Literature and Drawn Narrations – A Great Combo in our School

Last school year, we enjoyed several classic literature selections by way of  audiobooks*, including Black Beauty, PollyAnna, Heidi, The Railway Children, A Christmas Carol, and others.  I read aloud The Magician’s Nephew, The Adventures of Blacky Crow, 101 Dalmations (the real one, not the Disney story) and many others.  They are wonderfully engaging stories that fairly beg “just one more chapter, please” every time we listened or read.  Quite often there was another chapter because I was just as involved as the girls!

To help keep the kids focused on the books since we often listened during lunch, I allowed them to draw after eating while listening to the stories.  (I don’t generally ask for a narration of these books – we enjoy them and discuss them without being overly formal about it).   My girls are prolific artists…and they are very good at it.  I have stacks of treasures I don’t want to throw away because they are amazing glimpses of my children’s minds and feelings. The problem is that there are so many…everywhere!  =)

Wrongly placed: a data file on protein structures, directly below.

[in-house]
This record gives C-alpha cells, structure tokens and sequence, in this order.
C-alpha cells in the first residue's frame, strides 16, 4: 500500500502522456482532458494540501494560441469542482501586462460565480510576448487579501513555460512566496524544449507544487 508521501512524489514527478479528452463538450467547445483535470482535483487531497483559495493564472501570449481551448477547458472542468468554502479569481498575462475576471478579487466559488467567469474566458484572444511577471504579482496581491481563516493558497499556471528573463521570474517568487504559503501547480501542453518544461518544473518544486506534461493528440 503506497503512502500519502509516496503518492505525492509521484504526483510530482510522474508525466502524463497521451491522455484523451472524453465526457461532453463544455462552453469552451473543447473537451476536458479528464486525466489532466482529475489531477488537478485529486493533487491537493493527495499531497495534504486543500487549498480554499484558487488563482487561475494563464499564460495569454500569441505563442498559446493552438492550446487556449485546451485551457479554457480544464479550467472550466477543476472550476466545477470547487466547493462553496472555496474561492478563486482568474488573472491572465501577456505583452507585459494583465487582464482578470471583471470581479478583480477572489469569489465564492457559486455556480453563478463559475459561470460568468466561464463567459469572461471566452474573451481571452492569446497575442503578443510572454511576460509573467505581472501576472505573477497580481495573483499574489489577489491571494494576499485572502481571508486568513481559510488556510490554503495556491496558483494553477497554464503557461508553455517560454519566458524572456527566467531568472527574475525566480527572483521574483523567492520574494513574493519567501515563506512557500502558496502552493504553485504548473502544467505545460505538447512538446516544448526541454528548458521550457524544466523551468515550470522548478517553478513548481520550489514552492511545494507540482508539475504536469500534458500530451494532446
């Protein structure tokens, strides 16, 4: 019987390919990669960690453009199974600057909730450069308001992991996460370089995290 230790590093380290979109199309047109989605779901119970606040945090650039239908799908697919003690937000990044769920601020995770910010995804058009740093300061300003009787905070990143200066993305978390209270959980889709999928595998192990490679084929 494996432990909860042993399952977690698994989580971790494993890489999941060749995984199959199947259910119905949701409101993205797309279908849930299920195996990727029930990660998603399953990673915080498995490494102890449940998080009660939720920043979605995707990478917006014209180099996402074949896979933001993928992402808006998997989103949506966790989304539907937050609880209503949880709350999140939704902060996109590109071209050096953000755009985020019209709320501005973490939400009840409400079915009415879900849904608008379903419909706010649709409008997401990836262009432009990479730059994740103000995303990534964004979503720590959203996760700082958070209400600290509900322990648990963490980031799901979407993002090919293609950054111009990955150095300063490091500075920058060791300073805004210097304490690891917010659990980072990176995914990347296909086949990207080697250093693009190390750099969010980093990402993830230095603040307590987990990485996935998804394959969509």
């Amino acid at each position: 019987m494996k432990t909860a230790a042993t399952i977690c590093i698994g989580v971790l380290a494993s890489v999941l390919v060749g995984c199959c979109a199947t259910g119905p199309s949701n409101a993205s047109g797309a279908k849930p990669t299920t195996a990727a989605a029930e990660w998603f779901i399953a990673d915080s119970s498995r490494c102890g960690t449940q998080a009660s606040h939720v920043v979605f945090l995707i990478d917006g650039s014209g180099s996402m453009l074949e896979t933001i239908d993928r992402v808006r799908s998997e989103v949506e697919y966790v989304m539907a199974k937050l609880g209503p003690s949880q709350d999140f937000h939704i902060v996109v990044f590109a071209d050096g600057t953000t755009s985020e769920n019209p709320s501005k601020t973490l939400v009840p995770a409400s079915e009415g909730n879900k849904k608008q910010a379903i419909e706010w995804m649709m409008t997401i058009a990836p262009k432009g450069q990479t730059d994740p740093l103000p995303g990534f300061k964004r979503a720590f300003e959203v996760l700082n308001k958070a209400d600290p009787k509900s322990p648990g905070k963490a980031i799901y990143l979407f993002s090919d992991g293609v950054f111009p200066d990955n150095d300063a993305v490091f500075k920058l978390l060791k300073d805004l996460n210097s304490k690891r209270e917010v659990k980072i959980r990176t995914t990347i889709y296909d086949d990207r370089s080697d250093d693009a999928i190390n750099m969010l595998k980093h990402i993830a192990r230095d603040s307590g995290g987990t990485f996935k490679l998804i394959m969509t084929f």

I thought about this for awhile and realized that I can solve a lot of my problems by creating what we are calling our “Drawn Narrations of Classical Literature”.

This is another of those handy sketch pads from Walmart again, complete with a ModgePodged cover designed by the girls.  I will have them divide the pages into fourths so the book can hold many illustrations.  This is the book they will draw in while we listen to the stories…they are only to draw about something in the story…and when it is full they will have a keepsake of  their illustrated scenes from Classical Literature.  I am eager to start school this year just so we can use these books!

*These audiobooks and thousands more are available free from librivox.org.  For a slight yearly fee for organizing these and more by topic, I get audiobooks at myaudioschool.com as well.

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